A Flippant Review of Lego Island

By Jeff Mitchell

It’s been years since I played this game. I’m pretty sure this is actually the first video game my eager, tiny kid hands ever enabled me to play. I thought a bit about what it was like to play this back when I was four and drew a blank. Thus, I resorted to watching a play-through to jog my memory.

Like a lethal avalanche of absurdity, memories of good times shared between me, a massive desktop computer and enthusiastic “dude with the food,” Pepper Roni, swept over me immediately. Inundated, as I’ve found myself, in nostalgia and confusion, I feel it’s only right I write about it.

Many children of the 90’s recall with glee their formative years spent interacting with low-fi pixels rendered in a whopping, “cutting edge” 256 colors. Most geeky children of the era can easily recount the ways in which we held television antennae for improved signal and wobbled cords behind the TV to get the Nintendo 64 screen to magically appear.

Only us lucky few, however, can clearly remember our bizarre, first-person adventures on Lego Island as Pepper – skating, biking, jet-skiing and flying around for no apparent reason other than to prove we could. This flippant review of Lego Island dredges up such memories to haunt our minds once more.

The Crazy Concierge

How could I possibly forget the self-destructive, cartoonish antics of the game’s unofficial host and information man. He greets us at the game’s start – beckoning us into his world of insanity and corporeal destruction.

I do believe he ripped off his own arm about eight times within the first three minutes of the game. Clearly, the designers were going for a wacky personality, but, looking at this bizarre little man now, I feel they may have jumped the shark.

“Le – Le – Le – Lego!”

Just after being introduced to the game by the nutty info guy, we’re tossed into the tiny world of Lego Island to engage in hours of mindless fun for fun’s sake. A single suggestion is made to us, though: talk to the pizza people.

These pizza people are our bosses apparently, and perhaps even our family. Of course, we’re reading too far into all this. Upon accepting our pizza delivery “mission” (a job a boy named Pepper Roni was clearly born to do) we’re allowed to roam free. This brings us to the soundtrack…

Few soundtracks qualify as utter wackiness quite like this one does. The minute you mount the skateboard for the first time, you know you’re in for a wild ride. A stuttering chorus of “Lego” reminds you of what game you’re playing, lest you somehow forget. The intermittent scream of a dying man reminds you of your meager, human mortality. At least, I think that’s what it’s for. Rumor has it the scream in question was actually ripped straight out of a certain Star Wars film (someone named Luke?). Intriguing…

There are plenty of other songs in this simple game as well, though. From smooth Jazz to some hodge-podge, hectic ‘Misirlou’ rip-off, Lego Island has it all.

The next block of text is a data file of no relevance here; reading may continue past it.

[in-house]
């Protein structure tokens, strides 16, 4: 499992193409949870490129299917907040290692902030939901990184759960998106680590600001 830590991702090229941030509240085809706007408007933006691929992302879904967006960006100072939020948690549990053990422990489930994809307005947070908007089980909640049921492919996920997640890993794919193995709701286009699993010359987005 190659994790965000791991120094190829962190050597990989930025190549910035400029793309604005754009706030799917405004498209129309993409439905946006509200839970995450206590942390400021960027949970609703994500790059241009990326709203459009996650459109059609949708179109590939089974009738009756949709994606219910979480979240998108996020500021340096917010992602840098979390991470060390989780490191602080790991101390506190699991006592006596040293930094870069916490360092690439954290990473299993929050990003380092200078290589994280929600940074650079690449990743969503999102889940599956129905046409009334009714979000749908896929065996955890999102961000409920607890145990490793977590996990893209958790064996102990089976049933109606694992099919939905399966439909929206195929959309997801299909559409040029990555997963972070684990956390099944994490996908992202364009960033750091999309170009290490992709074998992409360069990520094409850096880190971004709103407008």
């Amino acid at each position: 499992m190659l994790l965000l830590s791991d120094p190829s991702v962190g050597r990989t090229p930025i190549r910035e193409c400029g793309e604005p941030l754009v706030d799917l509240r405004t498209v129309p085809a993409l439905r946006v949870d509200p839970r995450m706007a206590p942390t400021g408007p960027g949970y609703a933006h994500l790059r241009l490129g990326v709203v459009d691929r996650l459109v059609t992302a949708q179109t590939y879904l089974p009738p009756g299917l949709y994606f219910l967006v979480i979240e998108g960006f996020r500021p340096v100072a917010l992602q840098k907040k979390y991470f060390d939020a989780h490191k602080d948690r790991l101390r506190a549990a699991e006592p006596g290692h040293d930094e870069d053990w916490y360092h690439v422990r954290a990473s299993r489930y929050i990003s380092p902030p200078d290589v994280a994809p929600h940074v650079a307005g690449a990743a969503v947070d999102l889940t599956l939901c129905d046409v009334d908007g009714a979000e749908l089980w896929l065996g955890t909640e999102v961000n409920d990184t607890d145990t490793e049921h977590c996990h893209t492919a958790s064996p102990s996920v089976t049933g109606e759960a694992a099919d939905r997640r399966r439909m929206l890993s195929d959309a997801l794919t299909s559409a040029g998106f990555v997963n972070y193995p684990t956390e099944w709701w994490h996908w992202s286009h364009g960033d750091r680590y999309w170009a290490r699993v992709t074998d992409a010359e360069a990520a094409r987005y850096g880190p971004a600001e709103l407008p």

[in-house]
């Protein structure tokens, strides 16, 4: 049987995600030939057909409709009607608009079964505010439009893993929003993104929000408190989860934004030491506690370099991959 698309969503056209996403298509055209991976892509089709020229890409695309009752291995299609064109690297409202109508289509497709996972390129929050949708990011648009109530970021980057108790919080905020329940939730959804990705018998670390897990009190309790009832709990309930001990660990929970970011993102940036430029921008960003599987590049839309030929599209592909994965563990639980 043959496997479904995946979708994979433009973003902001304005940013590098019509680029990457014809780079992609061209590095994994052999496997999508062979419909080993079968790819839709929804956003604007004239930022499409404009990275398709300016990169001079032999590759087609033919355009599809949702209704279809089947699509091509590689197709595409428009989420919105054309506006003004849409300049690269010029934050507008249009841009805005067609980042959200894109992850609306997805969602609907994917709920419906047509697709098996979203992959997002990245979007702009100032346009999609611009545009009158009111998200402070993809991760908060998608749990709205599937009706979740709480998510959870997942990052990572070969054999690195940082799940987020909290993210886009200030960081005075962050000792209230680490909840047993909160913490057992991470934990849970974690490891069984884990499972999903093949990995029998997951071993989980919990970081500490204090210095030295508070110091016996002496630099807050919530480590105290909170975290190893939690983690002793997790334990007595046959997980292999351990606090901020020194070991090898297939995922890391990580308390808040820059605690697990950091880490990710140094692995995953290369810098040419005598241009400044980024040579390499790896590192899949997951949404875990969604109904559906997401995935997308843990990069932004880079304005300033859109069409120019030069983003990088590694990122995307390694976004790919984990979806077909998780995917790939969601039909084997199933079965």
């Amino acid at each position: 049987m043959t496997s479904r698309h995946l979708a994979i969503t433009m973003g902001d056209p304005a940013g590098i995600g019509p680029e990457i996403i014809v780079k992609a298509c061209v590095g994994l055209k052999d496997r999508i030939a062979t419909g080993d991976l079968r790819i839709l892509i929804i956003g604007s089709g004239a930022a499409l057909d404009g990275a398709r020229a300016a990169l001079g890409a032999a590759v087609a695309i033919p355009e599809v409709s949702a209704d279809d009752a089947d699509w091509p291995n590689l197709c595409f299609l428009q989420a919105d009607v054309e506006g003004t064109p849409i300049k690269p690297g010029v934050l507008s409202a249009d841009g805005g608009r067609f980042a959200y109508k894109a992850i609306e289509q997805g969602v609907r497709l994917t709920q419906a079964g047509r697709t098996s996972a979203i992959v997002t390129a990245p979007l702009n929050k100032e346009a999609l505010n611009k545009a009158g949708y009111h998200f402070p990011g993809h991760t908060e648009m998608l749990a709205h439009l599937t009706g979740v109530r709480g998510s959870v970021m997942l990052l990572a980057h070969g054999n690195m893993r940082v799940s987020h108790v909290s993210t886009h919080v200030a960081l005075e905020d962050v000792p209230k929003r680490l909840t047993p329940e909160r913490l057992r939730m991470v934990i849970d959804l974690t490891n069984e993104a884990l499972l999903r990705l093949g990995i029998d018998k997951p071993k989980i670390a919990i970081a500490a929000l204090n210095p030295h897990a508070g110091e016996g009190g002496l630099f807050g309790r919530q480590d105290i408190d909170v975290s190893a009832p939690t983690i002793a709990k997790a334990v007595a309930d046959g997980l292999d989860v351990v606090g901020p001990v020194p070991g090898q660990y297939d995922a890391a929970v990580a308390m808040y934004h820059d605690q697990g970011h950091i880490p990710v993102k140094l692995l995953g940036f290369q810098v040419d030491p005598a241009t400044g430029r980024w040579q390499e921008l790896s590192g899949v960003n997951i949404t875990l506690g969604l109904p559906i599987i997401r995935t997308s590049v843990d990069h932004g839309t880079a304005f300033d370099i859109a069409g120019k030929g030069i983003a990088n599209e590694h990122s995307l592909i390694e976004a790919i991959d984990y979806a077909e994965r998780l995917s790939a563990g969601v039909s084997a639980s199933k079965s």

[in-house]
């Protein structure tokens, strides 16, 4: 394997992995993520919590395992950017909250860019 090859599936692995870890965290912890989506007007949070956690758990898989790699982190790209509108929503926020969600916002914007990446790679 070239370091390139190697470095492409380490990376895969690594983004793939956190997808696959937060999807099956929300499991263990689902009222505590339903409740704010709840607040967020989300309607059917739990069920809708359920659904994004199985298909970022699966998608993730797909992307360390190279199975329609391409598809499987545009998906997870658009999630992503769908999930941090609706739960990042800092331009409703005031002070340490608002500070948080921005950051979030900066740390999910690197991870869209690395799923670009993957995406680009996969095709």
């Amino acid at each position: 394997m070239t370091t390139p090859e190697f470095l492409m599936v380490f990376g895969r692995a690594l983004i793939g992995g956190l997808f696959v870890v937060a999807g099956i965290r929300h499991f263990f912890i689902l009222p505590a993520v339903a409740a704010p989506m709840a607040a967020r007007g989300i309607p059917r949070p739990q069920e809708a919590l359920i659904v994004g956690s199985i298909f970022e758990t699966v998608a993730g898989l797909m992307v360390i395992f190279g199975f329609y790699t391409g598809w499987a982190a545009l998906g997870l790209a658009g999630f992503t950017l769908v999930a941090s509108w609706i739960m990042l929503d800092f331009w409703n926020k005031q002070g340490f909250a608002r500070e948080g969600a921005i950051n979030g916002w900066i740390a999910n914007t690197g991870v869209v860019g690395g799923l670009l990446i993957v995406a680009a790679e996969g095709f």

One song, in particular, was mighty entertaining to hear again: the borderline inappropriate ‘Brick by Brick’ by Kathleen Enright. Multiple listens reveal nothing particularly offensive in the lyrics. However, it’s hard to ignore the semblance certain lines bear to “Brick by Brick, Suck my T!t” or “Papa told Mama and Laura holds D*%k.”

Thankfully, Kathleen, that classy gal, is actually singing “Brick by Brick, Tock by Tick” and “Papa told Mama and Laura told Nick.” Clean family fun.

Criminals, Cars and Helicopters (oh my!)

Although the game has little to no plot to speak of, there are hints at one by way of our dealings with the incarcerated “Brickster;” a criminal so vile, they placed his solitary cell right by the helipad. Yeah, not the best idea, for sure. I’m pretty sure he ends up with his own helicopter at some point, but I’ve no idea how.

I’m not quite sure I ever actually ‘beat’ the game. At my young age, I was mostly content to bike, drive and board my way around the island like a lunatic. It’s a good thing there were no apparent traffic laws there, as I’d likely have ended up sharing cell-space with Mr. Brickster himself. My driving skills were atrocious, as is to be expected of anyone playing a first-person Lego game from ’97 with a mouse and keyboard. If your driving’s not atrocious in this game, you’ve been playing too long.

A Surprisingly Important Part of My Childhood

It’s true! This ridiculous, weird and bizarre game serves as the virtual launch-pad for the debilitating video game obsession I suffered in following years. Also, to this day, my love affair with pizza lives on.

Could Pepper Roni and his almost offensively Italian parents/bosses be responsible for this mayhem I continue to call life? Deep in the dark recesses of my mind hide the founding Lego bricks of my reality, and the Brickster. Don’t forget the Brickster.